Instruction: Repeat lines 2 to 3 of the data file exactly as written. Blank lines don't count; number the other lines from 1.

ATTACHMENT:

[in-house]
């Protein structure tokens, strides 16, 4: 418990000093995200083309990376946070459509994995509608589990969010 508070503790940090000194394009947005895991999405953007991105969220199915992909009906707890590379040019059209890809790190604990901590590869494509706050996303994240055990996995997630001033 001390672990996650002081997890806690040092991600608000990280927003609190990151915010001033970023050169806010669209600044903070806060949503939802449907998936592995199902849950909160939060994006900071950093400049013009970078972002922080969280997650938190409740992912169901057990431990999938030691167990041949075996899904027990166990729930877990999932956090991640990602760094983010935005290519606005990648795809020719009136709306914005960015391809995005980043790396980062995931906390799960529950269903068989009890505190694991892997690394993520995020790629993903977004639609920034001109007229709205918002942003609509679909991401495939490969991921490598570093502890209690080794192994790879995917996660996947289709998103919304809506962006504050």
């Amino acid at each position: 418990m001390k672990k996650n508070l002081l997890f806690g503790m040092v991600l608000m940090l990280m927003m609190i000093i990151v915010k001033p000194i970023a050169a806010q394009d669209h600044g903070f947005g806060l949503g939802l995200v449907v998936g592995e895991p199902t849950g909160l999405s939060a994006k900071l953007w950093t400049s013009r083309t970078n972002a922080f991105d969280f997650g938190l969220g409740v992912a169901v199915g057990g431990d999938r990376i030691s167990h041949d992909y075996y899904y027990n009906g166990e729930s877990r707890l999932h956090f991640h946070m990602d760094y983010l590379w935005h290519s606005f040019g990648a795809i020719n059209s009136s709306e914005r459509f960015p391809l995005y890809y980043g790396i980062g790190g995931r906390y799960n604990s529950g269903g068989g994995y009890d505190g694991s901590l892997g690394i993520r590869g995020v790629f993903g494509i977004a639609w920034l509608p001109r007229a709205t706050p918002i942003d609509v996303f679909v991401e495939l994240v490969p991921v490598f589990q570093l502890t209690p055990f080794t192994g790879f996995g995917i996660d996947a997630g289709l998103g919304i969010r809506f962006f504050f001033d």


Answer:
């Protein structure tokens, strides 16, 4: 418990000093995200083309990376946070459509994995509608589990969010 508070503790940090000194394009947005895991999405953007991105969220199915992909009906707890590379040019059209890809790190604990901590590869494509706050996303994240055990996995997630001033 001390672990996650002081997890806690040092991600608000990280927003609190990151915010001033970023050169806010669209600044903070806060949503939802449907998936592995199902849950909160939060994006900071950093400049013009970078972002922080969280997650938190409740992912169901057990431990999938030691167990041949075996899904027990166990729930877990999932956090991640990602760094983010935005290519606005990648795809020719009136709306914005960015391809995005980043790396980062995931906390799960529950269903068989009890505190694991892997690394993520995020790629993903977004639609920034001109007229709205918002942003609509679909991401495939490969991921490598570093502890209690080794192994790879995917996660996947289709998103919304809506962006504050």
């Amino acid at each position: 418990m001390k672990k996650n508070l002081l997890f806690g503790m040092v991600l608000m940090l990280m927003m609190i000093i990151v915010k001033p000194i970023a050169a806010q394009d669209h600044g903070f947005g806060l949503g939802l995200v449907v998936g592995e895991p199902t849950g909160l999405s939060a994006k900071l953007w950093t400049s013009r083309t970078n972002a922080f991105d969280f997650g938190l969220g409740v992912a169901v199915g057990g431990d999938r990376i030691s167990h041949d992909y075996y899904y027990n009906g166990e729930s877990r707890l999932h956090f991640h946070m990602d760094y983010l590379w935005h290519s606005f040019g990648a795809i020719n059209s009136s709306e914005r459509f960015p391809l995005y890809y980043g790396i980062g790190g995931r906390y799960n604990s529950g269903g068989g994995y009890d505190g694991s901590l892997g690394i993520r590869g995020v790629f993903g494509i977004a639609w920034l509608p001109r007229a709205t706050p918002i942003d609509v996303f679909v991401e495939l994240v490969p991921v490598f589990q570093l502890t209690p055990f080794t192994g790879f996995g995917i996660d996947a997630g289709l998103g919304i969010r809506f962006f504050f001033d």